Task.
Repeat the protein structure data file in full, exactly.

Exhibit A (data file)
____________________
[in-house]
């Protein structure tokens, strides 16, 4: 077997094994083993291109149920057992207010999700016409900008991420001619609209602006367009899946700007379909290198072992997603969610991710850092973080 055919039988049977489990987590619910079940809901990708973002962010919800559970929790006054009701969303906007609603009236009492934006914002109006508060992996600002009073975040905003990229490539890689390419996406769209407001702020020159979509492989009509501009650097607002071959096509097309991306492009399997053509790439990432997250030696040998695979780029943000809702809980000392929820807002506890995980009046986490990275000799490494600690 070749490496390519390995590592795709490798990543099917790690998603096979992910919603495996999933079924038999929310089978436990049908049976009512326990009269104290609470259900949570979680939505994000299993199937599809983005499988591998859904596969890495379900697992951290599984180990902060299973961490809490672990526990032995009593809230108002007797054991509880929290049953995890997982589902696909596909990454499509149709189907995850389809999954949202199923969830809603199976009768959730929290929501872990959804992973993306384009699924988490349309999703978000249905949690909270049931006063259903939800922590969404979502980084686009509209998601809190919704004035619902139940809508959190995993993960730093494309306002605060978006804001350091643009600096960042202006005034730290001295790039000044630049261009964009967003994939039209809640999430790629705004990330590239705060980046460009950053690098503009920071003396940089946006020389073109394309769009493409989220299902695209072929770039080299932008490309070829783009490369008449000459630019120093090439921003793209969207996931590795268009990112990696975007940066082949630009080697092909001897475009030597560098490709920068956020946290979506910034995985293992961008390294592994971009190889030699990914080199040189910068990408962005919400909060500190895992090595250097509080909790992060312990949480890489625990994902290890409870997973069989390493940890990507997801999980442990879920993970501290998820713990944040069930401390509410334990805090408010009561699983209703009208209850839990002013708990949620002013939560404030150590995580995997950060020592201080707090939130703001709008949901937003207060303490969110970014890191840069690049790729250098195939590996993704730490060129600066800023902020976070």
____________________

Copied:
[in-house]
């Protein structure tokens, strides 16, 4: 077997094994083993291109149920057992207010999700016409900008991420001619609209602006367009899946700007379909290198072992997603969610991710850092973080 055919039988049977489990987590619910079940809901990708973002962010919800559970929790006054009701969303906007609603009236009492934006914002109006508060992996600002009073975040905003990229490539890689390419996406769209407001702020020159979509492989009509501009650097607002071959096509097309991306492009399997053509790439990432997250030696040998695979780029943000809702809980000392929820807002506890995980009046986490990275000799490494600690 070749490496390519390995590592795709490798990543099917790690998603096979992910919603495996999933079924038999929310089978436990049908049976009512326990009269104290609470259900949570979680939505994000299993199937599809983005499988591998859904596969890495379900697992951290599984180990902060299973961490809490672990526990032995009593809230108002007797054991509880929290049953995890997982589902696909596909990454499509149709189907995850389809999954949202199923969830809603199976009768959730929290929501872990959804992973993306384009699924988490349309999703978000249905949690909270049931006063259903939800922590969404979502980084686009509209998601809190919704004035619902139940809508959190995993993960730093494309306002605060978006804001350091643009600096960042202006005034730290001295790039000044630049261009964009967003994939039209809640999430790629705004990330590239705060980046460009950053690098503009920071003396940089946006020389073109394309769009493409989220299902695209072929770039080299932008490309070829783009490369008449000459630019120093090439921003793209969207996931590795268009990112990696975007940066082949630009080697092909001897475009030597560098490709920068956020946290979506910034995985293992961008390294592994971009190889030699990914080199040189910068990408962005919400909060500190895992090595250097509080909790992060312990949480890489625990994902290890409870997973069989390493940890990507997801999980442990879920993970501290998820713990944040069930401390509410334990805090408010009561699983209703009208209850839990002013708990949620002013939560404030150590995580995997950060020592201080707090939130703001709008949901937003207060303490969110970014890191840069690049790729250098195939590996993704730490060129600066800023902020976070």